Farm Glossary

Agribusiness: a way of farming that combines agriculture and business and usually involves large amounts of land, animals, and expensive technology be
Artifact: a historical object made by humans
Bacteria: microorganisms that live in the soil and convert nutrients into forms usable by plants
Bovine: cattle
Breed: to produce offspring by giving birth or by hatching
Bull: a sexually mature male bovine
Bushel: a measurement of capacity or size
Canal: a waterway built to let boats navigate the waters
Cash crop: what a farmer raises, crop or livestock, to sell for money
Cellulose: component of plant cell walls that is not digestible by most animals
Cob: the large round mass of an ear of corn where kernels grow
Combine: a machine used for harvesting grain
Commodity: an agricultural good
Compaction: the compression of air spaces in the soil by heavy machinery
Corn Ears: the part of a corn plant containing the corn cob, husk, and kernels
Corn Husk: the leaf like layer on the outside of corn ears, also known as a "shuck"
Cradle: a tool used for gathering a crop once it is finished growing
Cultivate: to improve the land by plowing and fertilizing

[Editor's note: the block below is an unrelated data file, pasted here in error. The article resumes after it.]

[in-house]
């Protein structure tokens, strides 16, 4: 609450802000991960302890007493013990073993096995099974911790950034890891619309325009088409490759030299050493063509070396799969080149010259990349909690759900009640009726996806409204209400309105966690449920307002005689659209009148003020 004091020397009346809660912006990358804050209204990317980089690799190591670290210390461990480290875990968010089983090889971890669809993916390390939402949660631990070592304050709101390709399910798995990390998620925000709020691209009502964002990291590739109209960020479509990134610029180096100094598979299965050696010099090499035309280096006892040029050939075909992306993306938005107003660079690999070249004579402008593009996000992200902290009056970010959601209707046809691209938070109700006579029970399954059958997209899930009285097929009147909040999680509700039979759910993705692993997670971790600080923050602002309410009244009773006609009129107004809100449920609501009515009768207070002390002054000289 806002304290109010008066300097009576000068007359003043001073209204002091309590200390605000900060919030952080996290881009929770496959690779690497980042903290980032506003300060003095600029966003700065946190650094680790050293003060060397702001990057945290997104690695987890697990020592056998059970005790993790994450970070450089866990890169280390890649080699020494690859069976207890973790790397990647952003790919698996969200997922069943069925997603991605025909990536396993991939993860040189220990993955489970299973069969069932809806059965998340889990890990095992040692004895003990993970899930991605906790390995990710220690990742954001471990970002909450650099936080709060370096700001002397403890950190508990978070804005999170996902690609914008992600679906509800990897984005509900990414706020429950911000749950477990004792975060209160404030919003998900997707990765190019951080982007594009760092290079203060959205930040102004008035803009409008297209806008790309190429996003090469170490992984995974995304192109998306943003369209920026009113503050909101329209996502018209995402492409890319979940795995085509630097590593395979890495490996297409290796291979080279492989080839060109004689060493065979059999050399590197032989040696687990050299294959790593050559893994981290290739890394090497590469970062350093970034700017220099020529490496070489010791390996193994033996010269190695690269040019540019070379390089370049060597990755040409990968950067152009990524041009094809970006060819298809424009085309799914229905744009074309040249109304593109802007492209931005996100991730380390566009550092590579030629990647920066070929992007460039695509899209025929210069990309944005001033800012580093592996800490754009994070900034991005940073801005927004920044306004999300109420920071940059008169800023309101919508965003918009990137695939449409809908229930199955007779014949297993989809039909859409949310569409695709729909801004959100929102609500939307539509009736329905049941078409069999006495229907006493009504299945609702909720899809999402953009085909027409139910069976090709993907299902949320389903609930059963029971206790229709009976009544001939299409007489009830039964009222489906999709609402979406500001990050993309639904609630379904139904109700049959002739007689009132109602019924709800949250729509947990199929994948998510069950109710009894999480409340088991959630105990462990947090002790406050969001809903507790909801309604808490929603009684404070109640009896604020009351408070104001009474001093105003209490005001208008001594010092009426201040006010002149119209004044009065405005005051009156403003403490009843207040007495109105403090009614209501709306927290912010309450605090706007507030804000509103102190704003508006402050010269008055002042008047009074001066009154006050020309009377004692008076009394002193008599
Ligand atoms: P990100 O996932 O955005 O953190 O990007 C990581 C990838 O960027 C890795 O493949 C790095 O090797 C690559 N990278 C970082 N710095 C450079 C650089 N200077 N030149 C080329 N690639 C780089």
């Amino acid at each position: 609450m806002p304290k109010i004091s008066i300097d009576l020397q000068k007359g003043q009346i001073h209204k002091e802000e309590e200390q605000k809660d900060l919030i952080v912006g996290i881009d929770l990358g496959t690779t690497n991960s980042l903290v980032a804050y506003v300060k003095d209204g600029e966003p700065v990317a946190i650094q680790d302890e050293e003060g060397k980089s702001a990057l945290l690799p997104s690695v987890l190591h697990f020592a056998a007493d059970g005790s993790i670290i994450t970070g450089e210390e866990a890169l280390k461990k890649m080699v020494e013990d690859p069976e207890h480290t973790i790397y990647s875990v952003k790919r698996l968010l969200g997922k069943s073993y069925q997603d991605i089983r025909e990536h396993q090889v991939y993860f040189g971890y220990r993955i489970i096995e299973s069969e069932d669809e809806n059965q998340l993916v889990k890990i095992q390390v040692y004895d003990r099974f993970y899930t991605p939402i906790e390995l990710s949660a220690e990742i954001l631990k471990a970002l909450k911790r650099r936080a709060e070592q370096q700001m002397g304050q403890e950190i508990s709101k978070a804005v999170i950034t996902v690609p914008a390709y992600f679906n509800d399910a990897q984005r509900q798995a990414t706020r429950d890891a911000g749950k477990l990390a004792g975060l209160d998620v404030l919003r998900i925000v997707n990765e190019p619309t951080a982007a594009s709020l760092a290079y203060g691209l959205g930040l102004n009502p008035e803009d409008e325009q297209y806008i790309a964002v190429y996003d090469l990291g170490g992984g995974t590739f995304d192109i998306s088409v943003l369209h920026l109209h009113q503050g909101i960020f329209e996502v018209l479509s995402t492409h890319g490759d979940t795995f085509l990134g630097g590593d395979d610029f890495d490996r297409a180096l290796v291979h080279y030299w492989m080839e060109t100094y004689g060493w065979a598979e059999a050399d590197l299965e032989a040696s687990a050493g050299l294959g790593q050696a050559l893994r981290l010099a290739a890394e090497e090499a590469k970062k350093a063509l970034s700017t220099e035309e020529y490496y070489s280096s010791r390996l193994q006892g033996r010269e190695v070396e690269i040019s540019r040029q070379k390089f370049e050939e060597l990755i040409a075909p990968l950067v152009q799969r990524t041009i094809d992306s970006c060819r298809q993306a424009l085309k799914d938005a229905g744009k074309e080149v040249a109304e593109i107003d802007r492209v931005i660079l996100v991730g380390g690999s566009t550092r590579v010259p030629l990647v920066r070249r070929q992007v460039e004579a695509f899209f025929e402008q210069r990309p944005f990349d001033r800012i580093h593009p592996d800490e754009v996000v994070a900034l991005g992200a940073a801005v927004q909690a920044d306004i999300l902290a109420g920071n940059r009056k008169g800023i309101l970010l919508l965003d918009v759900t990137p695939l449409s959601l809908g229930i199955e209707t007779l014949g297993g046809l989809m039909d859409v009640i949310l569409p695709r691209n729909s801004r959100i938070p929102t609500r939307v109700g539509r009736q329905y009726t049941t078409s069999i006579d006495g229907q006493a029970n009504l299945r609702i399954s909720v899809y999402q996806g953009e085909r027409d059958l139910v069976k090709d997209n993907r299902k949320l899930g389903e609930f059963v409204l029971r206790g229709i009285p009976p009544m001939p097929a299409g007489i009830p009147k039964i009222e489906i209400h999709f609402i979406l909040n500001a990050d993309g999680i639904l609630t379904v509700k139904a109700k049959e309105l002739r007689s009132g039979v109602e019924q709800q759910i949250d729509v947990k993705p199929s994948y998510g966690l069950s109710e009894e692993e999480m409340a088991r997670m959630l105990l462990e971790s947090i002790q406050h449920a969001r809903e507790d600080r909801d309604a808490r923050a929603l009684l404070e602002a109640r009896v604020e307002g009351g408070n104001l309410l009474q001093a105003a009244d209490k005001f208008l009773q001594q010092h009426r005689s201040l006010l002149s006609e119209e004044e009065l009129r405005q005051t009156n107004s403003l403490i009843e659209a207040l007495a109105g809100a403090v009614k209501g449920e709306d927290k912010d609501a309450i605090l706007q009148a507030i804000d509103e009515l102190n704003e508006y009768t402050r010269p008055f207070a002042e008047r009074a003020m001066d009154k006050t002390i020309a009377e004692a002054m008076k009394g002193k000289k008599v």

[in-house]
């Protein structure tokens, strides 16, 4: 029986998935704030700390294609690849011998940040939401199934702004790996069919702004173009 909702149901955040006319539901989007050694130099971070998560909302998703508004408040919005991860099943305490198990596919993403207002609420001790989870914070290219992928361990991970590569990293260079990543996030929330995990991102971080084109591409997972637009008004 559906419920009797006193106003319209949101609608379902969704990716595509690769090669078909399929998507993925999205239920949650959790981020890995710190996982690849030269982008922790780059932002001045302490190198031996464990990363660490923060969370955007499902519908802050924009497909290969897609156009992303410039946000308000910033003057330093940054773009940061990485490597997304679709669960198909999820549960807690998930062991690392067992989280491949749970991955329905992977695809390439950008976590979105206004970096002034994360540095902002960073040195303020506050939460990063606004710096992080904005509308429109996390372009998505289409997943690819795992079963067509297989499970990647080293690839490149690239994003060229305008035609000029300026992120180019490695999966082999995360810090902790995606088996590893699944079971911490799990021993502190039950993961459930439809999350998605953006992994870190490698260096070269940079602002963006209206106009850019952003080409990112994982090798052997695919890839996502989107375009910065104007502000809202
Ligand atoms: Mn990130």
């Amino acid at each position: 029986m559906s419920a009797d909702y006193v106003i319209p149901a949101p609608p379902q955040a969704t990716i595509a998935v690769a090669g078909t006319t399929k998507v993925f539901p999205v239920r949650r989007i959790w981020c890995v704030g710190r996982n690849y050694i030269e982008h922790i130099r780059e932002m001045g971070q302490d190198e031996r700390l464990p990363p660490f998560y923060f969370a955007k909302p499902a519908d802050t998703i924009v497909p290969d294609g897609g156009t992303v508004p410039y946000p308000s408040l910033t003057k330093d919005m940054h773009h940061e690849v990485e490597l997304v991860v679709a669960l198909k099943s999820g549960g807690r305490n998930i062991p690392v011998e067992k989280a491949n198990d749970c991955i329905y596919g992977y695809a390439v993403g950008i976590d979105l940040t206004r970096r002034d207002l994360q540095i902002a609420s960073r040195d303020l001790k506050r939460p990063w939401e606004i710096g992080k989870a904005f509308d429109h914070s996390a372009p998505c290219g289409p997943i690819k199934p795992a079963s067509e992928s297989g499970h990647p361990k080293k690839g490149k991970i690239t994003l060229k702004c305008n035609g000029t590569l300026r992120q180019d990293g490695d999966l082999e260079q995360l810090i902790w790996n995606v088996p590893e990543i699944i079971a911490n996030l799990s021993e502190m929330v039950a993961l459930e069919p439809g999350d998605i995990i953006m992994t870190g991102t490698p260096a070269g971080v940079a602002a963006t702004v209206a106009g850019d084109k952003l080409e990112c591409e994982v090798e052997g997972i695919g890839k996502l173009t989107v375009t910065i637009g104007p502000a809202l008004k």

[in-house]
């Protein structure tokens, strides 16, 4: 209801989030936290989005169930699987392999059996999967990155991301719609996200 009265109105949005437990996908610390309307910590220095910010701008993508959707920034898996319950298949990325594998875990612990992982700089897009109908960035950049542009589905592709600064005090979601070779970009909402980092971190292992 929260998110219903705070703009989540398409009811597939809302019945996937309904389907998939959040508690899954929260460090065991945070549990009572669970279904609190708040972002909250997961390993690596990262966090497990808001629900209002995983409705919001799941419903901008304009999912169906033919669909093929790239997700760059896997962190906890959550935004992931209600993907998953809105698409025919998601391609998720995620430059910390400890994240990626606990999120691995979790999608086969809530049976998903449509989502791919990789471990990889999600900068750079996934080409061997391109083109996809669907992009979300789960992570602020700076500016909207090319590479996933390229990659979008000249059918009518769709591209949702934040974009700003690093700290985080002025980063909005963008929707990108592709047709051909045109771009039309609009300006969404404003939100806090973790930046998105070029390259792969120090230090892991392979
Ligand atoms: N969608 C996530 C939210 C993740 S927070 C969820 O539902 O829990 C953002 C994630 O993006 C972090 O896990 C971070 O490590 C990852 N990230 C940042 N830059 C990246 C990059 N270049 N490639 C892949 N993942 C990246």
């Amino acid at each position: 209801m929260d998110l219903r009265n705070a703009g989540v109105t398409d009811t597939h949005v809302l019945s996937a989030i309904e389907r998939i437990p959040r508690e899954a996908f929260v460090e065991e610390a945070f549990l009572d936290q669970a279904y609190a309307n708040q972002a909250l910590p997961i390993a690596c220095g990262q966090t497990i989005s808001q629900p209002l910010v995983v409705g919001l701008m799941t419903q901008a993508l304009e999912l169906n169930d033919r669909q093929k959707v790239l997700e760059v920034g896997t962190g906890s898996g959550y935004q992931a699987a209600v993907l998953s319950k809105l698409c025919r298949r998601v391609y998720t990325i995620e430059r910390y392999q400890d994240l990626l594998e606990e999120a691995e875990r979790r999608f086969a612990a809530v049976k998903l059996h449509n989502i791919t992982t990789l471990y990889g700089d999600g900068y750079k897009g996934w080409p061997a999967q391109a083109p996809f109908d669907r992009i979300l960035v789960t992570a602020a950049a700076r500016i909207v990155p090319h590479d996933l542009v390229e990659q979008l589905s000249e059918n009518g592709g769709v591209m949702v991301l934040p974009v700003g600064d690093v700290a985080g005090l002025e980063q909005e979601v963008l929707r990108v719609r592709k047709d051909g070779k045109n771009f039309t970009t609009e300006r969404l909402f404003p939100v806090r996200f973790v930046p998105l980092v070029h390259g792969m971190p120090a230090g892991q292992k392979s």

Disk: to prepare the soil for planting by cutting the soil with rotating metal disks
Domesticate: to tame and breed for human use
Ecology: the study of the environment and how living things interact with it
Ecosystem: a community of living and non-living things that interact by exchanging matter and energy
Environment: physical surroundings; all that is around you
Enzymes: proteins that start a chemical reaction
Erosion: to wear away topsoil by water or wind and can be caused by intensive farming and overgrazing
Ethanol: a form of natural gas that can be produced from corn
Excrete: to get rid of waste, such as manure
Expense: cost or charge of money
Extension Agency: an outreach arm of an agricultural university which provides educational programs on farming and does research